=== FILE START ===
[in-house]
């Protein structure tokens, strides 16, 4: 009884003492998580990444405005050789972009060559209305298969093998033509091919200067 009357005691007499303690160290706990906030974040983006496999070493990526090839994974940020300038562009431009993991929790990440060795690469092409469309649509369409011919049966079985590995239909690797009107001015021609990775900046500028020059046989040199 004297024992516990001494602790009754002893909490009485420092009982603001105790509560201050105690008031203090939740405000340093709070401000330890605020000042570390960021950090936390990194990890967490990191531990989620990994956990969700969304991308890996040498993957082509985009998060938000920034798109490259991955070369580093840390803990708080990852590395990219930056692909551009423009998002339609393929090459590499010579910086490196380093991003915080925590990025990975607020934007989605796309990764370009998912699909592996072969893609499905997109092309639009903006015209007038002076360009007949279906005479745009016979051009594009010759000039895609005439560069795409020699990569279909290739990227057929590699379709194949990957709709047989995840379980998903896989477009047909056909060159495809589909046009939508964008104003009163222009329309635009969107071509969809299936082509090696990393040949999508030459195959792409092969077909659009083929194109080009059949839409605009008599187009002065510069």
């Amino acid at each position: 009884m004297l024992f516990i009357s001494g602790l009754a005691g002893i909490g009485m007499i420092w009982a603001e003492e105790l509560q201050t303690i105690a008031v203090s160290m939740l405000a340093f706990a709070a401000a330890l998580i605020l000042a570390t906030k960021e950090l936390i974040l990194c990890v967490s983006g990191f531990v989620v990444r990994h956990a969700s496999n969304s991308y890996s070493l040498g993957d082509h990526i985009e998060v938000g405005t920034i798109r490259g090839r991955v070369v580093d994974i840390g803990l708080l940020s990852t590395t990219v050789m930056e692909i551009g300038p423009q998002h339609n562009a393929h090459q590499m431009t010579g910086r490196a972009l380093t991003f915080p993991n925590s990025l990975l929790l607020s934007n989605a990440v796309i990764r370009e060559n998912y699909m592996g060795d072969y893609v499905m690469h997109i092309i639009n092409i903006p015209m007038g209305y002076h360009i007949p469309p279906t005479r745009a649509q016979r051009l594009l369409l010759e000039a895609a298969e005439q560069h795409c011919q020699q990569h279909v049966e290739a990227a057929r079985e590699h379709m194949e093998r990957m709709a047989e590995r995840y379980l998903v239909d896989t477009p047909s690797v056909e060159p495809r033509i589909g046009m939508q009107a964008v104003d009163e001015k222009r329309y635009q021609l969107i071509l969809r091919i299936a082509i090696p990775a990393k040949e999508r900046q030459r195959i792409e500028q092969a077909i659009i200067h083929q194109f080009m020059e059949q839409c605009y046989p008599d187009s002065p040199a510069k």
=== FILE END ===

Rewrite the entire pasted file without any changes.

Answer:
[in-house]
């Protein structure tokens, strides 16, 4: 009884003492998580990444405005050789972009060559209305298969093998033509091919200067 009357005691007499303690160290706990906030974040983006496999070493990526090839994974940020300038562009431009993991929790990440060795690469092409469309649509369409011919049966079985590995239909690797009107001015021609990775900046500028020059046989040199 004297024992516990001494602790009754002893909490009485420092009982603001105790509560201050105690008031203090939740405000340093709070401000330890605020000042570390960021950090936390990194990890967490990191531990989620990994956990969700969304991308890996040498993957082509985009998060938000920034798109490259991955070369580093840390803990708080990852590395990219930056692909551009423009998002339609393929090459590499010579910086490196380093991003915080925590990025990975607020934007989605796309990764370009998912699909592996072969893609499905997109092309639009903006015209007038002076360009007949279906005479745009016979051009594009010759000039895609005439560069795409020699990569279909290739990227057929590699379709194949990957709709047989995840379980998903896989477009047909056909060159495809589909046009939508964008104003009163222009329309635009969107071509969809299936082509090696990393040949999508030459195959792409092969077909659009083929194109080009059949839409605009008599187009002065510069």
């Amino acid at each position: 009884m004297l024992f516990i009357s001494g602790l009754a005691g002893i909490g009485m007499i420092w009982a603001e003492e105790l509560q201050t303690i105690a008031v203090s160290m939740l405000a340093f706990a709070a401000a330890l998580i605020l000042a570390t906030k960021e950090l936390i974040l990194c990890v967490s983006g990191f531990v989620v990444r990994h956990a969700s496999n969304s991308y890996s070493l040498g993957d082509h990526i985009e998060v938000g405005t920034i798109r490259g090839r991955v070369v580093d994974i840390g803990l708080l940020s990852t590395t990219v050789m930056e692909i551009g300038p423009q998002h339609n562009a393929h090459q590499m431009t010579g910086r490196a972009l380093t991003f915080p993991n925590s990025l990975l929790l607020s934007n989605a990440v796309i990764r370009e060559n998912y699909m592996g060795d072969y893609v499905m690469h997109i092309i639009n092409i903006p015209m007038g209305y002076h360009i007949p469309p279906t005479r745009a649509q016979r051009l594009l369409l010759e000039a895609a298969e005439q560069h795409c011919q020699q990569h279909v049966e290739a990227a057929r079985e590699h379709m194949e093998r990957m709709a047989e590995r995840y379980l998903v239909d896989t477009p047909s690797v056909e060159p495809r033509i589909g046009m939508q009107a964008v104003d009163e001015k222009r329309y635009q021609l969107i071509l969809r091919i299936a082509i090696p990775a990393k040949e999508r900046q030459r195959i792409e500028q092969a077909i659009i200067h083929q194109f080009m020059e059949q839409c605009y046989p008599d187009s002065p040199a510069k």